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Stealth Caravans launches first model


Flying in under the radar, Profibre Products – a specialist composite manufacturer of bus, truck and train components – have launched their best-kept secret: the new Stealth Evo XR6 caravan.

Together with a few selected caravan dealers from Natal, Gauteng and the Cape, Caravan & Outdoor Life was invited to attend the launch at their premises in Pinetown, KZN, in early October.

Their first model is an upmarket 3-berth pop-top on-road caravan aimed specifically at the most popular size of caravan range, a gap left largely vacant by shenanigans going on in the industry of late.

When we say “first” caravan, we mean Profibre’s first completed caravan being supplied direct to caravan dealers. We have learned that Profibre has, in fact, been building fibreglass caravan bodies – or more specifically off-road caravan bodies – on behalf of a leading off-road company for some years.

Priced at R285 000, the Stealth Evo XR6 is more expensive than other caravans in this size and category, but this can be justified when one considers the new, revolutionary method of construction.

So much thought has gone into the design that they have managed to design out complications and end up with absolute simplicity in putting this caravan together.

They have introduced a new-found strength in developing a chassis, have added extra body width, and have found some really nice fittings − which include an upmarket Defy twin-burner gas cooker and a new Defy 158-litre fridge freezer.

And, although it has all the trim such as tinted glass windows (no scratching or crazing with age), Venetian-styled window blinds, three rows of LED strip lighting in the pop-top roof, stalk reading lights over the island double bed, a crockery cupboard that is accessible from both inside or outside the caravan, an exterior slide-out galley unit, and really professional-looking locker door mouldings… what really sets the Stealth apart from other caravans is in its construction.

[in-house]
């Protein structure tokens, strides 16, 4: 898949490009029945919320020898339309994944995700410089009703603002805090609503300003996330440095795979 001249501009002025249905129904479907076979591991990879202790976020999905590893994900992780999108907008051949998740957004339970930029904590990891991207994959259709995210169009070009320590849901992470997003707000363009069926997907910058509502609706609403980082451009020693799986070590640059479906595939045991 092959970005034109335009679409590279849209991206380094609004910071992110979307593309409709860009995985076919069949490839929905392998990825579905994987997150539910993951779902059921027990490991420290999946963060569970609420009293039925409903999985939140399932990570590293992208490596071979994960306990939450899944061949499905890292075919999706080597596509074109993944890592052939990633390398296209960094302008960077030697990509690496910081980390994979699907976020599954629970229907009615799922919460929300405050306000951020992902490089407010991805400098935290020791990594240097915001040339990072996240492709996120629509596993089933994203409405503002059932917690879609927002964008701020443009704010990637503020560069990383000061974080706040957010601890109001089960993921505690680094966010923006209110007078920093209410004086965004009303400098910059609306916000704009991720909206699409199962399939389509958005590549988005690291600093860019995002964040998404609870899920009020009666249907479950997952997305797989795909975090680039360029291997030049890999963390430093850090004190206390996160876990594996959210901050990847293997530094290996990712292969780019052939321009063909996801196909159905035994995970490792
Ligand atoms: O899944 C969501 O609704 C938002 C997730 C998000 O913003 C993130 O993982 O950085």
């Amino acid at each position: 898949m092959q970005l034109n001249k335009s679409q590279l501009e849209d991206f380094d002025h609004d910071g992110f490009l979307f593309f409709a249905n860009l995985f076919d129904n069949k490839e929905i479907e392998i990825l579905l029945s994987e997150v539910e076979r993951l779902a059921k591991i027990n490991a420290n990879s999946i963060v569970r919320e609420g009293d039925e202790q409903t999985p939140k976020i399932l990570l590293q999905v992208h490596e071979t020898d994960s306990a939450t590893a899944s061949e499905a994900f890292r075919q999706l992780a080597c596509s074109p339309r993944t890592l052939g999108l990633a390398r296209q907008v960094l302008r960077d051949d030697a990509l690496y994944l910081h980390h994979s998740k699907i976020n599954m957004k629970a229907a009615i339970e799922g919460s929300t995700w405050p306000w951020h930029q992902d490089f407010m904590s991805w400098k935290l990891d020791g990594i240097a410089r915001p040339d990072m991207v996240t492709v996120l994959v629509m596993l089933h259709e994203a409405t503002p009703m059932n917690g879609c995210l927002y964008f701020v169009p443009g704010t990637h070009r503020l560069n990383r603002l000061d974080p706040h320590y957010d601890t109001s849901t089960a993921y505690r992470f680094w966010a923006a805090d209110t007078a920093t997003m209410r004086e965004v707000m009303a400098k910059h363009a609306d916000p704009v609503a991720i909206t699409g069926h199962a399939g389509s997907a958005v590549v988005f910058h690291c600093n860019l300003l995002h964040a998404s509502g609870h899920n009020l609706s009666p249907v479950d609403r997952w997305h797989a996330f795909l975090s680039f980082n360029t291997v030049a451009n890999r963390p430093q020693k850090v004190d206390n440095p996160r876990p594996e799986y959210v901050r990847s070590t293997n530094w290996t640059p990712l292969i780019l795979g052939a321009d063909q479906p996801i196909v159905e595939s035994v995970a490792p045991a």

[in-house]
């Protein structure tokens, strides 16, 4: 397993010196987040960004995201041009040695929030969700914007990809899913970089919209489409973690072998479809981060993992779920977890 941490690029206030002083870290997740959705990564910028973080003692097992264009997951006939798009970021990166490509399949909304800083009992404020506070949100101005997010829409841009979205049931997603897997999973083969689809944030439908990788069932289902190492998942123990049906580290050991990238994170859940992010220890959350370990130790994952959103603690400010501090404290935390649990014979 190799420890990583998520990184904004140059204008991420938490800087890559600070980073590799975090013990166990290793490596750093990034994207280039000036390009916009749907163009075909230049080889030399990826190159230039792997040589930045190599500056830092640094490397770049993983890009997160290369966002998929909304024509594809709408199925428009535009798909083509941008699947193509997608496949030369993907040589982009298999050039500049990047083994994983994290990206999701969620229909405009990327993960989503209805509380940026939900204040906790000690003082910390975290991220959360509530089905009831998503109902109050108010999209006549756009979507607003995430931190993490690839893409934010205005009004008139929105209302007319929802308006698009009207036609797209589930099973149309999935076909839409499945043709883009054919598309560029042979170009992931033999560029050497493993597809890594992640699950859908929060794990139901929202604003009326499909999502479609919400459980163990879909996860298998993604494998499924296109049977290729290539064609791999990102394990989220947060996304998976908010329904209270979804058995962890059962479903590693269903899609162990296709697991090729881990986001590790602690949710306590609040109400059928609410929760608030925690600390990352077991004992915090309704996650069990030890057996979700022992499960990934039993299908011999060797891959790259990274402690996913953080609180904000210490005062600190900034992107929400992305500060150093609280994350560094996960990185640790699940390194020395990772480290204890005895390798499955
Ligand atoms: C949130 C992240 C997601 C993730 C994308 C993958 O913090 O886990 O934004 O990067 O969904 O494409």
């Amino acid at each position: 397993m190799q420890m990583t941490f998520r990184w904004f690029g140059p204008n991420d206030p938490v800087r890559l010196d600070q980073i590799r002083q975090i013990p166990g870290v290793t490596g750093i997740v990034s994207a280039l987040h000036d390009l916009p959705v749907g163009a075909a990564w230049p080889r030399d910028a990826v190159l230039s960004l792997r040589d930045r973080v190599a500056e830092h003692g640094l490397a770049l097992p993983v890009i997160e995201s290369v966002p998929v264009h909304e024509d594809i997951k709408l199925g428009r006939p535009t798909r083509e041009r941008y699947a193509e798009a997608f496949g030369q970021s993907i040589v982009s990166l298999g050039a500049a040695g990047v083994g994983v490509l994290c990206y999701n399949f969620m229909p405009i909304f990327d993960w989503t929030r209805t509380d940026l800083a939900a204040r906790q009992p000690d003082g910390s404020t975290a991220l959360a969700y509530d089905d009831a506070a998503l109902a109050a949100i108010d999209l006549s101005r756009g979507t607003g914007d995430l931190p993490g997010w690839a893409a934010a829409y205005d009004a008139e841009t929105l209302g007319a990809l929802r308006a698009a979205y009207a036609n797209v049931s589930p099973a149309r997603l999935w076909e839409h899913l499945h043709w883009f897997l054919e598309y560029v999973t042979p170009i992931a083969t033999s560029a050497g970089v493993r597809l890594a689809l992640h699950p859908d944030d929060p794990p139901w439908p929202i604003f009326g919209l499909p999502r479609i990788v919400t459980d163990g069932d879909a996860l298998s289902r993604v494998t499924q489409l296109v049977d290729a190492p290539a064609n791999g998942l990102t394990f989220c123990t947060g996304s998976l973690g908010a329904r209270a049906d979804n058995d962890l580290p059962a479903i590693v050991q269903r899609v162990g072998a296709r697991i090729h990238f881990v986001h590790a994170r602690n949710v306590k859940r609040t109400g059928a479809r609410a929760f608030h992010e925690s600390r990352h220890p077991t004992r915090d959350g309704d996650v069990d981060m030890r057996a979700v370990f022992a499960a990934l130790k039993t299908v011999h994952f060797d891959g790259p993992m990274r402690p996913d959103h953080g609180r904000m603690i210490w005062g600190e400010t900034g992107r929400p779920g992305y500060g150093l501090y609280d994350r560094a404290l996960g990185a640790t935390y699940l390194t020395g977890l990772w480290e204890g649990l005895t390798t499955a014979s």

Using their skills in moulded fabrication, they have made sure that there is either no wood, or very little, that could eventually rot in this caravan. The body is made with composites, which means that it has fibreglass outer and inner walls with a medium-density foam sandwich in between.

Wherever screws are used for joins, these go into special steel; and where a panel meets another side panel, it is slotted together and bonded. Plus, there are a few other trade secrets such as the fact that the foam core used in the panels does not absorb water!

The only wood used, apart from that in the furniture, is in the ribs in the pop-top roof to secure the ceiling to the fibreglass roof.

The only “weak” point is a join in the fibreglass roof which needs to be maintained (and may, in time, require re-sealing), but this will be checked during the Stealth’s annual warranty service.

Profibre are actually so confident of the construction that they are considering offering a 2-year water-ingress warranty.

What this all means, is that this caravan could have a very long lifespan: good for trade-ins at a later stage. Time will tell.


The name “Stealth” is derived from the fact that all suppliers and associated companies were sworn to keep the development of this new caravan confidential.